And since Ryan Powell had the class not to make a public statement in reaction to Silcott, I will make one for him. Ryan Powell was not completely innocent here as leaving a team mid-season after making a commitment to the team is inherently wrong. Silcott's frustration was understandable - you make a commitment, you should live up to it. However, the living up to your commitments line of ethics only goes so far in the modern professional world. Powell has to earn a living, think of his future, and put food on the table. Although we all hope he has many years of lacrosse ahead of him on the field, Powell has not been healthy in recent years and it has to be thought that coaching at Syracuse is the fast-track to a career on the college sidelines. If Powell learns the recruiting ropes, develops an understanding of dealing with athletes as a coach, and learns the skills it takes to coach in-game situations, that - plus the name Powell - could land him a prime coaching position in a matter of years. And since John Desko does not call just anybody and say, "join us!" - how could he say no? On the flipside, staying with the Bandits means that Powell would probably make enough money to buy a roof rack for his G5 at the end of the season. You make the call!
OK, enough on the Pro stuff - let's get to the college season. My 2003 predictions had some (but not many) hits with picks such as Salisbury men and Princeton women … plus a whole slew of Division I Men's coaching vacancies. Let's see if I could do better for 2004:
2004 National Champions:
Men's Division I - Johns Hopkins. Yes, it's the year of the Blue Jay, and here's the reason why. 2003 ended on a down note for Hopkins by losing in the championship game, but in the big picture, it was JHU in the championship game. It had been 14 years and countless final Four frustrations for the Jays and I think losing the Championship only built the character of a fairly young team and put them over a hump. I like this Hopkins team, particularly with the addition of Duke transfer Matt Rewkowski to a team that can score goals in bunches. I think if Petro can turn his team's game a bit more up-tempo with the horses he has, Hopkins stuns Virginia in the finals. Detractors will say that Virginia returns almost as many guns as the Hopkins and a goalie who is unmatched, and that is true. I just think that Hopkins has one last shot (for now) to get it done in Baltimore and that there is a certain destiny to this team.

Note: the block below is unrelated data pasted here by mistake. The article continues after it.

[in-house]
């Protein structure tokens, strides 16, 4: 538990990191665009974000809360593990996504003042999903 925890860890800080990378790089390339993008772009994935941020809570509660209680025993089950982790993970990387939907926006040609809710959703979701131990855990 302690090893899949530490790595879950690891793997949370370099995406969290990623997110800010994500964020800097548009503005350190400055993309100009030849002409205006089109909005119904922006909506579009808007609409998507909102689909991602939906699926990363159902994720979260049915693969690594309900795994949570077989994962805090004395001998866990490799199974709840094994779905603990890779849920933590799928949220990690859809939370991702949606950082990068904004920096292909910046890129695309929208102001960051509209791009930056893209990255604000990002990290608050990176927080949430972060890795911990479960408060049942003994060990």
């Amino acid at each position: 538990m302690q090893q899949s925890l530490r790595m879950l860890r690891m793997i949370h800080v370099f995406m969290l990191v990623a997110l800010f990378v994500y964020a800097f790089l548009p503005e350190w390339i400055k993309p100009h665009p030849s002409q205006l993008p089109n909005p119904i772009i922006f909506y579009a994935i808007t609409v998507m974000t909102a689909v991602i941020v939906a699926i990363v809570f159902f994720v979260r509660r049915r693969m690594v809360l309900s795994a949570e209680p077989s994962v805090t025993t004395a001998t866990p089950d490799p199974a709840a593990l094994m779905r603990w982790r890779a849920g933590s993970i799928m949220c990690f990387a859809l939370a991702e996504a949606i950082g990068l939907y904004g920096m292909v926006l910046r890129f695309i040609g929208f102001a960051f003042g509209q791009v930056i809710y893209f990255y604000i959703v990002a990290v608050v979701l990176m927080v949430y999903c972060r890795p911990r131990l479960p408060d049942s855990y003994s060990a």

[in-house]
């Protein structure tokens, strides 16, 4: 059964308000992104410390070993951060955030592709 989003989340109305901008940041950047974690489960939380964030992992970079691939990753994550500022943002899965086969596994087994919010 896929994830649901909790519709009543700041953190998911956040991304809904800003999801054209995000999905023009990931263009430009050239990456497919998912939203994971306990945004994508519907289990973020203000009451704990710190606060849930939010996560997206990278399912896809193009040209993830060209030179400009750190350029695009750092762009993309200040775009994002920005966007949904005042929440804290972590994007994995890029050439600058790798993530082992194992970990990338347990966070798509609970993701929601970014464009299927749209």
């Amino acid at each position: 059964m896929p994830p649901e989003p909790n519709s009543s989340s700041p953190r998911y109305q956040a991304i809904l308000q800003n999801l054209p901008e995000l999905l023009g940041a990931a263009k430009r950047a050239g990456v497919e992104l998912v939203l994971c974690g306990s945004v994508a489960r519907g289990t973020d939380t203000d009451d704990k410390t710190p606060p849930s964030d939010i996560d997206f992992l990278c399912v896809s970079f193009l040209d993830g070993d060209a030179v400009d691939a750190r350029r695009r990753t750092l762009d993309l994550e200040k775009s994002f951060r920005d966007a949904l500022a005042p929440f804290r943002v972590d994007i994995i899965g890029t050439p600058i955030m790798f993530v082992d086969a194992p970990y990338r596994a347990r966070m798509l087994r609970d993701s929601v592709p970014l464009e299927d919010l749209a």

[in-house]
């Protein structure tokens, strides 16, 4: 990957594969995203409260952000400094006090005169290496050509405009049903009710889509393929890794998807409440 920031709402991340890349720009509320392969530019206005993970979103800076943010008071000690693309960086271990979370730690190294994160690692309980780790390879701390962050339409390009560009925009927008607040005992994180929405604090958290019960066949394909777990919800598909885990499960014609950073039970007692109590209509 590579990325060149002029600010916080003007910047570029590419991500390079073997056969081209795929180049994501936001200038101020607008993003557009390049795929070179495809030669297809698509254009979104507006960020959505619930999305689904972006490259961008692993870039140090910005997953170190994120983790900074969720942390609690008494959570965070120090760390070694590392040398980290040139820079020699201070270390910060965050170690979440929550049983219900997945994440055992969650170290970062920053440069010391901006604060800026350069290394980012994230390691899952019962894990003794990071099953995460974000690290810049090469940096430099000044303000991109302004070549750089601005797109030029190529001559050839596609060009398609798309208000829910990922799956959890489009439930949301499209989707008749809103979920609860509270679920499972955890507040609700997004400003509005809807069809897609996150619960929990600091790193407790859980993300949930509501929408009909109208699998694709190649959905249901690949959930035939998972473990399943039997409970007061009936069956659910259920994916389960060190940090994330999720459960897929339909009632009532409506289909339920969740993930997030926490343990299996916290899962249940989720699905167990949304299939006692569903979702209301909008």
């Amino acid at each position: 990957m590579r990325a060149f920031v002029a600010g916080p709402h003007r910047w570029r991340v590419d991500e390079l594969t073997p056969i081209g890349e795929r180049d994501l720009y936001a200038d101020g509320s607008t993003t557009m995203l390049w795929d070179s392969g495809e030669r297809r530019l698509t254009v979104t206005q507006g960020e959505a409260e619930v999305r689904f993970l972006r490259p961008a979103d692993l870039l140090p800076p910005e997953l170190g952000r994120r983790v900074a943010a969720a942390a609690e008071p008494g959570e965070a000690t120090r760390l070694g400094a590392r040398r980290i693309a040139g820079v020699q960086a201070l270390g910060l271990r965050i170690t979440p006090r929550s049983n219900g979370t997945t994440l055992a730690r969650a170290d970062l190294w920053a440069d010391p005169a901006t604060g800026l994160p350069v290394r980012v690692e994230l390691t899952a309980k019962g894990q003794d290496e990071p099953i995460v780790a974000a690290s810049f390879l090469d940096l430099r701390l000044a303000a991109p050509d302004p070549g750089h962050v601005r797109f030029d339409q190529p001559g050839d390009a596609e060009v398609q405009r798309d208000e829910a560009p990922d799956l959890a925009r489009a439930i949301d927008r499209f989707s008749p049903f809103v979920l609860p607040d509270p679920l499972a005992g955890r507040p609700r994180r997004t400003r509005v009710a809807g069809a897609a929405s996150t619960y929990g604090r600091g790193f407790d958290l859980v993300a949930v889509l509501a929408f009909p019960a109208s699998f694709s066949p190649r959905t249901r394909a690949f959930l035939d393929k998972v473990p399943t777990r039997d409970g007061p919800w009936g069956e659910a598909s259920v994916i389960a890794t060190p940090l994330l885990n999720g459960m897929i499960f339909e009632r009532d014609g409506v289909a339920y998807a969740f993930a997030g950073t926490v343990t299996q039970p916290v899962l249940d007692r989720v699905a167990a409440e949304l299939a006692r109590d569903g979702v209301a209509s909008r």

Men's Division II - NY Tech. I'm thinking that the Division II final this year could be the "game to watch" as Limestone and NY Tech will go at it for the third year in a row. Both teams return a ton all over the field and neither returns a starting goalie, so their losses wash each other out. As much as NYIT only won the '03 Championship because goalie Matt Hunter was insane between the pipes, their defense is strong enough to support a new goalie. I love Limestone's team, but I think that playing a tougher regular season schedule will help tech's goalie get more battle tested and he will be the better keeper in the finals.